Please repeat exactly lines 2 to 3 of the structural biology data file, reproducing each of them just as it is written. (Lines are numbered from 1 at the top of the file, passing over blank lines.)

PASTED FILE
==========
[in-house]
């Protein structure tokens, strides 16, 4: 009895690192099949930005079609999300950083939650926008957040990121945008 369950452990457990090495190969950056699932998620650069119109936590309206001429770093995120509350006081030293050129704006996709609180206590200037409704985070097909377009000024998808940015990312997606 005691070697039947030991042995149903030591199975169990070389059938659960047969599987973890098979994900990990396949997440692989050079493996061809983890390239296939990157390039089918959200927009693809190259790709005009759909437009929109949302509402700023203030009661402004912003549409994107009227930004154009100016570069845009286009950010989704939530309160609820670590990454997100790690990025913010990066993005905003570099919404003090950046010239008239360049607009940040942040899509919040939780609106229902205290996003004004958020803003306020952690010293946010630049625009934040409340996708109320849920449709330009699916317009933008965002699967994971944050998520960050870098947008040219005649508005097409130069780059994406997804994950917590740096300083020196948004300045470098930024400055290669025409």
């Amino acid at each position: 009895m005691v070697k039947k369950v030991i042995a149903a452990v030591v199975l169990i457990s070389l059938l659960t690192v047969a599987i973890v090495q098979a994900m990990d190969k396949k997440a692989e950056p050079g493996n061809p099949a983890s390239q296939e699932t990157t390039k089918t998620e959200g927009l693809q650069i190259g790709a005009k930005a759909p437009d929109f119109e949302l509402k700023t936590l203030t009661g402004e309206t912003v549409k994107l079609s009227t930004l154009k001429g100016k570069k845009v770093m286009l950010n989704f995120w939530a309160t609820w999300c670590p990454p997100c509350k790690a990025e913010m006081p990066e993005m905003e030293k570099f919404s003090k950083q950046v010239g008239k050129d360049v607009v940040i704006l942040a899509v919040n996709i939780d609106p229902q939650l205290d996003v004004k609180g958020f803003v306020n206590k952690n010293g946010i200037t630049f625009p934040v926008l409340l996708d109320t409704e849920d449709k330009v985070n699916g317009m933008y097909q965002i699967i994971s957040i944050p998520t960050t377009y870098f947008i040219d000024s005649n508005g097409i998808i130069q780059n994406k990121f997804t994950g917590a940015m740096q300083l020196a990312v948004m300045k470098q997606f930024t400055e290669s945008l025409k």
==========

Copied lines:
């Protein structure tokens, strides 16, 4: 009895690192099949930005079609999300950083939650926008957040990121945008 369950452990457990090495190969950056699932998620650069119109936590309206001429770093995120509350006081030293050129704006996709609180206590200037409704985070097909377009000024998808940015990312997606 005691070697039947030991042995149903030591199975169990070389059938659960047969599987973890098979994900990990396949997440692989050079493996061809983890390239296939990157390039089918959200927009693809190259790709005009759909437009929109949302509402700023203030009661402004912003549409994107009227930004154009100016570069845009286009950010989704939530309160609820670590990454997100790690990025913010990066993005905003570099919404003090950046010239008239360049607009940040942040899509919040939780609106229902205290996003004004958020803003306020952690010293946010630049625009934040409340996708109320849920449709330009699916317009933008965002699967994971944050998520960050870098947008040219005649508005097409130069780059994406997804994950917590740096300083020196948004300045470098930024400055290669025409």
């Amino acid at each position: 009895m005691v070697k039947k369950v030991i042995a149903a452990v030591v199975l169990i457990s070389l059938l659960t690192v047969a599987i973890v090495q098979a994900m990990d190969k396949k997440a692989e950056p050079g493996n061809p099949a983890s390239q296939e699932t990157t390039k089918t998620e959200g927009l693809q650069i190259g790709a005009k930005a759909p437009d929109f119109e949302l509402k700023t936590l203030t009661g402004e309206t912003v549409k994107l079609s009227t930004l154009k001429g100016k570069k845009v770093m286009l950010n989704f995120w939530a309160t609820w999300c670590p990454p997100c509350k790690a990025e913010m006081p990066e993005m905003e030293k570099f919404s003090k950083q950046v010239g008239k050129d360049v607009v940040i704006l942040a899509v919040n996709i939780d609106p229902q939650l205290d996003v004004k609180g958020f803003v306020n206590k952690n010293g946010i200037t630049f625009p934040v926008l409340l996708d109320t409704e849920d449709k330009v985070n699916g317009m933008y097909q965002i699967i994971s957040i944050p998520t960050t377009y870098f947008i040219d000024s005649n508005g097409i998808i130069q780059n994406k990121f997804t994950g917590a940015m740096q300083l020196a990312v948004m300045k470098q997606f930024t400055e290669s945008l025409k």